S.C. lawmakers routinely approve naming road sections and bridges for living or deceased persons, including ex-legislators and other former public officials.

Not only does it take up a lot of collective time that could be spent working on larger, more pressing issues, but it also comes with a cost to taxpayers – and local roads.

A little-known state law requires that the cost to the S.C. Department of Transportation to produce and erect the new road and bridge signs be reimbursed largely from a state fund designated to repair local roads.

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An attorney who works in a state senator’s law firm is Spartanburg County’s new master-in-equity judge – less than three months after the county’s legislative delegation, of which the senator is a member, quietly nominated her.

The Senate and House this week confirmed Shannon Phillips, an attorney in Sen. Scott Talley’s law firm, for the judgeship after Gov. Henry McMaster appointed her to a six-year term, based on the delegation’s recommendation.

Talley, R-Spartanburg, was appointed to the state judicial screening committee just two months before the legislatively controlled panel in November qualified Phillips for the seat held by Gordon Cooper, whose term expires June 30.

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BATON ROUGE, La. -- Senate Concurrent Resolution 38 (SCR 38), designating January 22, 2022 as the Day of Tears in Louisiana, passed the senate yesterday unanimously.

Sponsored by Senator and President Pro Tempore, Beth Mizell, (R-Franklinton), SCR 38 encourages the citizen of Louisiana to lower their flags in remembrance of those who have been lost to abortion. Louisiana joins Alabama, Arkansas, and Mississippi as the latest state to consider adopting the Day of Tears.

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No matter who’s in charge, state government in South Carolina just keeps getting bigger.

Three stand-alone state agencies created since Republican Henry McMaster became governor in 2017 – the departments of Veterans’ Affairs and Children’s Advocacy, and the newest agency, the Office of Resilience – would have combined total budgets of $173 million for next fiscal year, under the state budget version passed last week by the Senate.

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Through March, a special fund created with the state gas-tax-hike law had a cash balance of nearly $824 million and racked up more than $26 million in investment earnings on surpluses since July 2017, records show.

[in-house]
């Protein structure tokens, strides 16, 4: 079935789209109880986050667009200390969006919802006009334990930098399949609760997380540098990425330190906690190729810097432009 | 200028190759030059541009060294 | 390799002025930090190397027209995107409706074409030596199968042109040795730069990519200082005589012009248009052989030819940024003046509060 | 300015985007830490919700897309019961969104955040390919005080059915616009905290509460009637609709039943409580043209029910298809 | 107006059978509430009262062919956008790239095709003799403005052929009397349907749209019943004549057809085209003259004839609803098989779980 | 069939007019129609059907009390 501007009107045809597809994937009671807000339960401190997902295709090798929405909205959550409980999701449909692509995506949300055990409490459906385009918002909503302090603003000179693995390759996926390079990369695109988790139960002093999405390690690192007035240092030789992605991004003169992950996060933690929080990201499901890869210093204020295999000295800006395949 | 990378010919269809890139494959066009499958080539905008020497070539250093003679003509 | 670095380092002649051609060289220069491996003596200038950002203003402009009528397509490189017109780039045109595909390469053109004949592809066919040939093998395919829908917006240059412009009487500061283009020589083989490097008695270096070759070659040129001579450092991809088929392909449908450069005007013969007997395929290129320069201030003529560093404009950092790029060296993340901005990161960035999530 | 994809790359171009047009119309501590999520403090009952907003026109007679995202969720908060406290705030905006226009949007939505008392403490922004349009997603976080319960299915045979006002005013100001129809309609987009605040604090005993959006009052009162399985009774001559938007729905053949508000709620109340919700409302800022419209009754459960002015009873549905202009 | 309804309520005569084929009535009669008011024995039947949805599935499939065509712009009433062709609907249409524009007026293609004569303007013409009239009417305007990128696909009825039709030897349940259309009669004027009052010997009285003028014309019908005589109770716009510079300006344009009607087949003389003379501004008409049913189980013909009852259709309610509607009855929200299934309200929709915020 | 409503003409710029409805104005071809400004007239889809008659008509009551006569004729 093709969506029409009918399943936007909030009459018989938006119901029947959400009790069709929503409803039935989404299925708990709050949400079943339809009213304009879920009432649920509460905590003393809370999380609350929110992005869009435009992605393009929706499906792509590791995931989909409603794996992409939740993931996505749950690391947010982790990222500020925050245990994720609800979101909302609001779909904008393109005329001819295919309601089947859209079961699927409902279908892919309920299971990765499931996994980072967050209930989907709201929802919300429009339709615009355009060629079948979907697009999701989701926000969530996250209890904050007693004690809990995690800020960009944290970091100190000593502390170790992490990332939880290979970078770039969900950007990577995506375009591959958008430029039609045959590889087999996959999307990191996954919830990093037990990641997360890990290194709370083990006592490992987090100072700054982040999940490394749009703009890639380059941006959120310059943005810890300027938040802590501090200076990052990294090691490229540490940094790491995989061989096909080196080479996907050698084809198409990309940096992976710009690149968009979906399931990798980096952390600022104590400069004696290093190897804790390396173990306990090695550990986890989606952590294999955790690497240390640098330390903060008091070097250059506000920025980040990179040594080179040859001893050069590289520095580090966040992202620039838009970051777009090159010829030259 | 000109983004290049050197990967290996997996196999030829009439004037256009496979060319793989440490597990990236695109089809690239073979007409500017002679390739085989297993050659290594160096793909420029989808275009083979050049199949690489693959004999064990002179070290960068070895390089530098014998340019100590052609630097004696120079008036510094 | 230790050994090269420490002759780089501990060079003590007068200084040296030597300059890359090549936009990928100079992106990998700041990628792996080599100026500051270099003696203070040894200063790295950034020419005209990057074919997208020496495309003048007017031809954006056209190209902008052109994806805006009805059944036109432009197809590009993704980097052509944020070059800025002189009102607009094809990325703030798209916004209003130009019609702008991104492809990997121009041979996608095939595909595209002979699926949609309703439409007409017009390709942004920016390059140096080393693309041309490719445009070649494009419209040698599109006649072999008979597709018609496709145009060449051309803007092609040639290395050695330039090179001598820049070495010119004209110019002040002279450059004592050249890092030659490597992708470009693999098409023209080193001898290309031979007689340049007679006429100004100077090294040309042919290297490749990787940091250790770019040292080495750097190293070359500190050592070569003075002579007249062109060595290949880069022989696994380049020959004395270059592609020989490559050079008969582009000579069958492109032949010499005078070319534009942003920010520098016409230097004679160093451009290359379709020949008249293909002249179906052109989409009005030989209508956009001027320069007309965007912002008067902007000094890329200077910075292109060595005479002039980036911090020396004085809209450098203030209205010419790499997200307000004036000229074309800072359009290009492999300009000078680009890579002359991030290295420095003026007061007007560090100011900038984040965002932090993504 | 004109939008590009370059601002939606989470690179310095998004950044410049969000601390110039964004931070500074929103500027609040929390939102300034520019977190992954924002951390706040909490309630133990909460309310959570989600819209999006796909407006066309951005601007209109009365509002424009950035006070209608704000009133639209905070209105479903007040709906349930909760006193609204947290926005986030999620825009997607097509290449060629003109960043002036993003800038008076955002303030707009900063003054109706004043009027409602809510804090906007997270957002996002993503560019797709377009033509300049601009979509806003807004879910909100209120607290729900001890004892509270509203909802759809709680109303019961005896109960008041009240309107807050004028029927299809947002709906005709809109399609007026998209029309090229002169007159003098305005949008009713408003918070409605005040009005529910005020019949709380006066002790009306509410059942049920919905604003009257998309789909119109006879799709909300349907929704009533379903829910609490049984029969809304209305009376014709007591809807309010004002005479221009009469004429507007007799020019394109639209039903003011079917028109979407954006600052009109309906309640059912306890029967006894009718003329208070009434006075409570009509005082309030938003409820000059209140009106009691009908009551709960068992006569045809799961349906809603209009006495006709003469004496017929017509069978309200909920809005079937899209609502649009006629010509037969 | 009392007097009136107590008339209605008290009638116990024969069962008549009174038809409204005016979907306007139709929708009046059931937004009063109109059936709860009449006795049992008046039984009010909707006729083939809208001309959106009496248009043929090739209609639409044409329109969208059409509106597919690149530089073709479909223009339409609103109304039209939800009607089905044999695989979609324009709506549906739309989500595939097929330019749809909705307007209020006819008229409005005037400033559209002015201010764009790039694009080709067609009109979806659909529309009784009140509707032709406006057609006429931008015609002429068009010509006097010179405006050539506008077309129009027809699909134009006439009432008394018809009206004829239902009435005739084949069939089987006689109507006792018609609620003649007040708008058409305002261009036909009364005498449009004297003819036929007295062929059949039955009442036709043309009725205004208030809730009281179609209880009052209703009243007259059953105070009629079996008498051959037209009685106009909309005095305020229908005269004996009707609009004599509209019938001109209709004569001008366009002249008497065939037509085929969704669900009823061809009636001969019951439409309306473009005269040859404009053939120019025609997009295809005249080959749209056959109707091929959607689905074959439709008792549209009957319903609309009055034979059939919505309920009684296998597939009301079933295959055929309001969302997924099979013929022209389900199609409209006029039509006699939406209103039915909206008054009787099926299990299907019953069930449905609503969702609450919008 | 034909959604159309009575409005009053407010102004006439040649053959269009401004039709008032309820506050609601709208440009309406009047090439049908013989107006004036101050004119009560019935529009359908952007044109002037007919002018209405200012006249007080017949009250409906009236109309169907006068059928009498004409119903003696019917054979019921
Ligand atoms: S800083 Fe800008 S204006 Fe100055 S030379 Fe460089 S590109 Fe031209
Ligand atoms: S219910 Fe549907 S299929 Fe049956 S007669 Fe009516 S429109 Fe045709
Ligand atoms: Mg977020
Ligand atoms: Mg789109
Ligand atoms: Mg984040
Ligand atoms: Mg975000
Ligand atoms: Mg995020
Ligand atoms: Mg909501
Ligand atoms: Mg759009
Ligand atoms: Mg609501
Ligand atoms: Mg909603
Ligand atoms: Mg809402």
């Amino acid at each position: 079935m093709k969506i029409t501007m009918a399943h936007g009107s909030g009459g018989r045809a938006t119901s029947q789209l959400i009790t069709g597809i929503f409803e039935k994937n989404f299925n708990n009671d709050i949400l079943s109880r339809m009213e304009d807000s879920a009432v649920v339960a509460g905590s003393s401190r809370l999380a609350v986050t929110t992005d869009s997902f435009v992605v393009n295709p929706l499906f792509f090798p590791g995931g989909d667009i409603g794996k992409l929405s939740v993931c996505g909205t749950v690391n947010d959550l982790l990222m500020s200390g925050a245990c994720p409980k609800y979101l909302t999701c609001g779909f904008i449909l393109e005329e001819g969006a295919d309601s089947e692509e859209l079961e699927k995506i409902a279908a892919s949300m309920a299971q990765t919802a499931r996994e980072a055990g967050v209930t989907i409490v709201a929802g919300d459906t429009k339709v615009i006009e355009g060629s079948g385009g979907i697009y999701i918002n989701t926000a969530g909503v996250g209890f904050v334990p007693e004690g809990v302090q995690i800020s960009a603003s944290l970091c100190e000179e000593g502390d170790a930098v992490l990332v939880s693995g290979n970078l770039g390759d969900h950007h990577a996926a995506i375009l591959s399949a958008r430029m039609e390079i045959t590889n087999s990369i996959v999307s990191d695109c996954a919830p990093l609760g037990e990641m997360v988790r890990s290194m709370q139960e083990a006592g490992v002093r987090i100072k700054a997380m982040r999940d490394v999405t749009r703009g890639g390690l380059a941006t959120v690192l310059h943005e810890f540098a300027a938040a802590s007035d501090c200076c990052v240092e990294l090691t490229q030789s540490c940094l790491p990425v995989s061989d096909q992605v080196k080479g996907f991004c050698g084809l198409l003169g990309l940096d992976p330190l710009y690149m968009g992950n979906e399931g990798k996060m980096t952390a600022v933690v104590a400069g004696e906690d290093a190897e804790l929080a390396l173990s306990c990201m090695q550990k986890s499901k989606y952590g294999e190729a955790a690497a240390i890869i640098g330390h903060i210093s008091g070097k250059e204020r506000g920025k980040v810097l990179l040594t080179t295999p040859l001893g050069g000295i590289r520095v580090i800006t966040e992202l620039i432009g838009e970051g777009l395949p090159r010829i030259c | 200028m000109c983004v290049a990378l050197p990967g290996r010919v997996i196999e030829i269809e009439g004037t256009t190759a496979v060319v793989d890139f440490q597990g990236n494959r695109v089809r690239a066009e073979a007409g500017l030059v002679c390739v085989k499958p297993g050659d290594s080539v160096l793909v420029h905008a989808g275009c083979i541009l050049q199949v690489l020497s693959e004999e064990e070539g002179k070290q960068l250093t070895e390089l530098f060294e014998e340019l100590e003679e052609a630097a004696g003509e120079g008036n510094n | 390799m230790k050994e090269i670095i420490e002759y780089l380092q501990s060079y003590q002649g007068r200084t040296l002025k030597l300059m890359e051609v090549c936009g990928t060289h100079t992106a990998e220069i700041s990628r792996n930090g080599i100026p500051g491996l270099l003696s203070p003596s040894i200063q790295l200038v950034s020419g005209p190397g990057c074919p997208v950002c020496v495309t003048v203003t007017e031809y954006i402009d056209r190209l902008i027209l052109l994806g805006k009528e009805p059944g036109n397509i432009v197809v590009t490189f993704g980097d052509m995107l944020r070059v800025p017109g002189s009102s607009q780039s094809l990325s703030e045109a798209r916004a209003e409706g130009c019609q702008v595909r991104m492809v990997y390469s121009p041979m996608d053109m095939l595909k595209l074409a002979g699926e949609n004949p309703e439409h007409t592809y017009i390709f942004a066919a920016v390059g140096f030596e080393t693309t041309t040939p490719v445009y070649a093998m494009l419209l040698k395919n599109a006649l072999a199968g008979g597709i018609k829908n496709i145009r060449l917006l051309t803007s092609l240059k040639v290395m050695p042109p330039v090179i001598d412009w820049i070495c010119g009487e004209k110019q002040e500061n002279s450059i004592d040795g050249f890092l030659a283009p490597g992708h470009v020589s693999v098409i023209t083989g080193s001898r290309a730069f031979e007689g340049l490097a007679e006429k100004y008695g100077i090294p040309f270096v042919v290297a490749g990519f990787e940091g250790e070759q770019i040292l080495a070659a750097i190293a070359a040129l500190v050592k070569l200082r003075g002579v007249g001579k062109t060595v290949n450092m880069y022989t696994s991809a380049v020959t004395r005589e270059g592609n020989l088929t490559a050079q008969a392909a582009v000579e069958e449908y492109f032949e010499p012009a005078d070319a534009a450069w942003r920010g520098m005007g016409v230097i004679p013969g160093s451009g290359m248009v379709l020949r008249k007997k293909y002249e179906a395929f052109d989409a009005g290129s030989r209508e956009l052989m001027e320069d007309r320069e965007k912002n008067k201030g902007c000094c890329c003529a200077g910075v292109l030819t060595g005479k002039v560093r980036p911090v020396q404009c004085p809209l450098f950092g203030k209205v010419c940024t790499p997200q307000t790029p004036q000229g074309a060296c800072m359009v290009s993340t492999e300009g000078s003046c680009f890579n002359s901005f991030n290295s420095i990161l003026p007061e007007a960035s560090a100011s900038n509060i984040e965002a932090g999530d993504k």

The $823.8 million surplus in the “Infrastructure Maintenance Trust Fund” as of March 31 represented nearly 46% of the $1.79 billion in total collected revenues under the 2017 law, The Nerve found in a review of recently released S.C. Department of Transportation and state comptroller general records.

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S.C. senators want to spend nearly $108 million next fiscal year on dozens of pet projects by funneling the money through state agencies that typically didn’t request the public dollars.

More than half of the $107.9 million in labeled earmarks for fiscal year 2022, which starts July 1, would be spent collectively on a new Greenville convention center, renovations to the Columbia Convention Center and Sumter Opera House, and unspecified infrastructure projects in Spartanburg, according to an earmark list released under a new Senate rule requiring public disclosure.

The Nerve for years has reported about Senate and House earmarks – and the lack of transparency and public input on the spending requests.

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This law would outlaw abortions once a fetal heartbeat can be detected.

BOISE, Idaho -- Stanton Healthcare, based in Boise, has life-affirming Clinics in Idaho and affiliates across America and internationally. Stanton provides compassionate and professional women's healthcare along with holistic services to clients experiencing an unexpected pregnancy.

Stanton's medical staff, team and clients all testified before the Idaho Legislature in support of the Heartbeat legislation.

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Over the past three years, the S.C. Department of Transportation denied a total of nearly 2,300 pothole-damage claims filed by motorists statewide – more than half of all such requests received during the period, The Nerve found in a review of agency records.

Motorists collectively sought more than $4.8 million in 4,325 pothole-damage claims received by DOT from 2018 through last year, with listed settlements totaling $802,609, or 16.5% of the overall requested total, according to the records, obtained under the S.C. Freedom of Information Act.